From the Washington Post on Portland and this website:
Portland, Ore.: A town where you can eat and drink … and walk it all off
Where to eat: You’ve got some tough choices to make, but here are some suggestions to get you started.
— According to a readers’ survey at Portland Food and Drink.com (“Throwing ourselves on the grenade of bad food to save you”), two excellent choices are Laurelhurst Market (3155 E. Burnside St., 503-206-3097, ), a butcher-shop-cum-steakhouse, and Metrovino (1139 NW 11th Ave., 503-517-7778, featuring “refined yet rustic” fare.
— Two intimate, romantic spots recommended by TravelPortland’s Hibdon: Castagna, whose Spanish-trained chef, Matt Lightner, was recently named a Best New Chef of 2010 by Food & Wine magazine (1752 SE Hawthorne Blvd., 503-231-7373, and DOC, specializing in Northern Italian cuisine (5519 NE 30th Ave., 503-946-8592 .
From Atlantic Monthly:
Portland, From Artisan Meats to Pinot Noir
We breakfasted the next morning at Kenny & Zukes (pastrami bacon, terrific bagels), perused the almost endless cookbook shelves at Powell’s Books (too many—reminded me not to write another cookbook), went to for a delicious Indian lunch at East India Co, stopped in at the IACP information fair—do I want the home model of the Sous Vide Supreme? Maybe. We chatted with authors at the book signing, strolled back to the hotel, went to a party at Clyde Common hosted by Chronicle Books, and met friends for dinner at Laurelhurst Market, a meat market-restaurant. Meat and artisanal salumi are certainly back with a vengeance.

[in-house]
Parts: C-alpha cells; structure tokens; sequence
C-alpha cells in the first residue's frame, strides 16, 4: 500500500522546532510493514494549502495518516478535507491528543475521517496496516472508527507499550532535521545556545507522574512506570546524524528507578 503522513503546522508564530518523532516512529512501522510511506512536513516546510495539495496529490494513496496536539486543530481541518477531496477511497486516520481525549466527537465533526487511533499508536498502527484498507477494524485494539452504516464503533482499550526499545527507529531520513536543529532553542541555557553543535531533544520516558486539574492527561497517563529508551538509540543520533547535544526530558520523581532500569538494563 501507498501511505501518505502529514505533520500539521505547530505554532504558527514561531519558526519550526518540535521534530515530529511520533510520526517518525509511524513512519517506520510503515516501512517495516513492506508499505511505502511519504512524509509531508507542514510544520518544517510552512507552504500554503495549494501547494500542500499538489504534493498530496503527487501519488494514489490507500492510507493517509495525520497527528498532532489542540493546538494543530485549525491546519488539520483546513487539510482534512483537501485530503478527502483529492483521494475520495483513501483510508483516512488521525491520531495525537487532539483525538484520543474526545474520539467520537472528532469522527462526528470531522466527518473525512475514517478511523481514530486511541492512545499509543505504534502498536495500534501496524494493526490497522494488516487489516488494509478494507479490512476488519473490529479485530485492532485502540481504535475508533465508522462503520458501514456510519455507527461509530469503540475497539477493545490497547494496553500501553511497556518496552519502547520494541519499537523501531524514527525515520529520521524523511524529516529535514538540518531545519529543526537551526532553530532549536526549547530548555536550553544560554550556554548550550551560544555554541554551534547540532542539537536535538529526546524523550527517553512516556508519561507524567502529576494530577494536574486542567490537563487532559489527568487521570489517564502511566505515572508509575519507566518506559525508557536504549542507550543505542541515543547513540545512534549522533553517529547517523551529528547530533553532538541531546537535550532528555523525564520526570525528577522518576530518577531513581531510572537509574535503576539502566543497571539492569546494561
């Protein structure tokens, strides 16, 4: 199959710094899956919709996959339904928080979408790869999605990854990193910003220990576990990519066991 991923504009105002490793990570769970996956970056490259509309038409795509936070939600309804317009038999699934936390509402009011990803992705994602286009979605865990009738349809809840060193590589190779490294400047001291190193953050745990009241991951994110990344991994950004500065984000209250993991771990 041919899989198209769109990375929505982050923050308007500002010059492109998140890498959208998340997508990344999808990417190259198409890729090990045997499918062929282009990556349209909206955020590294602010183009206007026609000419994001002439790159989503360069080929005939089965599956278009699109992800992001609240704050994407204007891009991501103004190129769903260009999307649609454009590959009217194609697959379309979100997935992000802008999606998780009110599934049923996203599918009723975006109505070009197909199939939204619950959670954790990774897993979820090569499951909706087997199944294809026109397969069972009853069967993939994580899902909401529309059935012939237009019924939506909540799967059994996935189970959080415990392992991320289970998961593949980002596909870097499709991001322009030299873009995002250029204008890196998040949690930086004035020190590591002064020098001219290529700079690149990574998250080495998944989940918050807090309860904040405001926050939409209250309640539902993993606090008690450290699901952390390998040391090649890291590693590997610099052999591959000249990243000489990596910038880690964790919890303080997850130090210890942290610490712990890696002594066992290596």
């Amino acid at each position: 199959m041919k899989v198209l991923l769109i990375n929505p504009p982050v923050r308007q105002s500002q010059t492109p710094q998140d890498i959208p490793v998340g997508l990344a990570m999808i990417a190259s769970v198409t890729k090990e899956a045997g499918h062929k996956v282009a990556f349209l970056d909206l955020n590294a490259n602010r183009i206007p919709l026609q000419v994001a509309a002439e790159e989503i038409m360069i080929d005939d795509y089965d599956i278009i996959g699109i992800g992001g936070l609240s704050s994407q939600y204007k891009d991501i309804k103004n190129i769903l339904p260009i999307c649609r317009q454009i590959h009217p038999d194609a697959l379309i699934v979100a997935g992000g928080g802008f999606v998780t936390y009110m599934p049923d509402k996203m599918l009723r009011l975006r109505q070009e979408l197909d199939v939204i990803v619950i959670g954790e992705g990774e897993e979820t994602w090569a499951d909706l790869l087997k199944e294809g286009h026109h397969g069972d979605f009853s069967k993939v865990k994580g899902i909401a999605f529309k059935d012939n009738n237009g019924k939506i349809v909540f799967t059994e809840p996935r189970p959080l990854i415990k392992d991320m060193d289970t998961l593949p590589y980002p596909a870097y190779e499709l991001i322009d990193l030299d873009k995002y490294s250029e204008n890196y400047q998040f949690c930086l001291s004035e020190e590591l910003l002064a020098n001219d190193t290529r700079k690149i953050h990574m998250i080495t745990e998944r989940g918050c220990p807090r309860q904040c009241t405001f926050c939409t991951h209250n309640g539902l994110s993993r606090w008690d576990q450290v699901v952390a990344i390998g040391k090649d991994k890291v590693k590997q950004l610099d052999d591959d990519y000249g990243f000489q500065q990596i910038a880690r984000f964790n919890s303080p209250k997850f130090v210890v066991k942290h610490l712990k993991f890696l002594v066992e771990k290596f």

After a quick morning stroll at the enormous and wonderful farmers’ market and a taste of nettle custard and fiddlehead stir-fry from Catherine Yoemans’s vegetable demo at the Springwater farm stand, I took off for Eugene, Oregon, to teach a class at Cooks, Pots & Tabletops. Back to Portland, in time for brunch at Beast, where the food was not for my palate—sugar in every course, and the wine list was strange: wines listed by cultivar, with prices but without producer’s name or vintage. Dinner, with Wendy Lane and fellow wine geek Lisa Hall at Paley’s Place, was lovely, all seasonal and local.